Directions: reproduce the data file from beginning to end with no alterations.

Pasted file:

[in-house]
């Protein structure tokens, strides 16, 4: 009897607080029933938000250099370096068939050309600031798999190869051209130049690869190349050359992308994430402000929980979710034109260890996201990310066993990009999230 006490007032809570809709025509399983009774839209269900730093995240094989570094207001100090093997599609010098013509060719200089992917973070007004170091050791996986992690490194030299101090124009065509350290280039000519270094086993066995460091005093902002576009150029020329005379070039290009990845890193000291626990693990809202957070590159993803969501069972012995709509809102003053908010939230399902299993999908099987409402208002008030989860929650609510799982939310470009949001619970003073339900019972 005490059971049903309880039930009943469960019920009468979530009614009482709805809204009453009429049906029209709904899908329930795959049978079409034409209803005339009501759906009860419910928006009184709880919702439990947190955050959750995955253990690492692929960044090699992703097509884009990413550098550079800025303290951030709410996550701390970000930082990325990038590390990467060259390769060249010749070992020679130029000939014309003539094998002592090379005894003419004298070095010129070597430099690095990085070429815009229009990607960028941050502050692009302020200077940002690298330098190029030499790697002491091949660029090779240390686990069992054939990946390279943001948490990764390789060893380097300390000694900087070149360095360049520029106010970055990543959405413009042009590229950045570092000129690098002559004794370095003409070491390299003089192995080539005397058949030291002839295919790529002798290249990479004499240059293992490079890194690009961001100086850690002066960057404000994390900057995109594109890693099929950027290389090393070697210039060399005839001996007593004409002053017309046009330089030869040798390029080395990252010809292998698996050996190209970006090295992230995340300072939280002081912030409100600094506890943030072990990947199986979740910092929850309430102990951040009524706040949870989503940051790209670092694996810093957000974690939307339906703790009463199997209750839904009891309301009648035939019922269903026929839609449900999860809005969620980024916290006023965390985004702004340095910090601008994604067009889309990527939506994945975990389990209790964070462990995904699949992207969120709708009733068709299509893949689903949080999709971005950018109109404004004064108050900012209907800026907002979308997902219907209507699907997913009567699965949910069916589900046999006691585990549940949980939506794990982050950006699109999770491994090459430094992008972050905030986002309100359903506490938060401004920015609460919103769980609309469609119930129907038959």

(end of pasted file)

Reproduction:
[in-house]
């Protein structure tokens, strides 16, 4: 009897607080029933938000250099370096068939050309600031798999190869051209130049690869190349050359992308994430402000929980979710034109260890996201990310066993990009999230 006490007032809570809709025509399983009774839209269900730093995240094989570094207001100090093997599609010098013509060719200089992917973070007004170091050791996986992690490194030299101090124009065509350290280039000519270094086993066995460091005093902002576009150029020329005379070039290009990845890193000291626990693990809202957070590159993803969501069972012995709509809102003053908010939230399902299993999908099987409402208002008030989860929650609510799982939310470009949001619970003073339900019972 005490059971049903309880039930009943469960019920009468979530009614009482709805809204009453009429049906029209709904899908329930795959049978079409034409209803005339009501759906009860419910928006009184709880919702439990947190955050959750995955253990690492692929960044090699992703097509884009990413550098550079800025303290951030709410996550701390970000930082990325990038590390990467060259390769060249010749070992020679130029000939014309003539094998002592090379005894003419004298070095010129070597430099690095990085070429815009229009990607960028941050502050692009302020200077940002690298330098190029030499790697002491091949660029090779240390686990069992054939990946390279943001948490990764390789060893380097300390000694900087070149360095360049520029106010970055990543959405413009042009590229950045570092000129690098002559004794370095003409070491390299003089192995080539005397058949030291002839295919790529002798290249990479004499240059293992490079890194690009961001100086850690002066960057404000994390900057995109594109890693099929950027290389090393070697210039060399005839001996007593004409002053017309046009330089030869040798390029080395990252010809292998698996050996190209970006090295992230995340300072939280002081912030409100600094506890943030072990990947199986979740910092929850309430102990951040009524706040949870989503940051790209670092694996810093957000974690939307339906703790009463199997209750839904009891309301009648035939019922269903026929839609449900999860809005969620980024916290006023965390985004702004340095910090601008994604067009889309990527939506994945975990389990209790964070462990995904699949992207969120709708009733068709299509893949689903949080999709971005950018109109404004004064108050900012209907800026907002979308997902219907209507699907997913009567699965949910069916589900046999006691585990549940949980939506794990982050950006699109999770491994090459430094992008972050905030986002309100359903506490938060401004920015609460919103769980609309469609119930129907038959």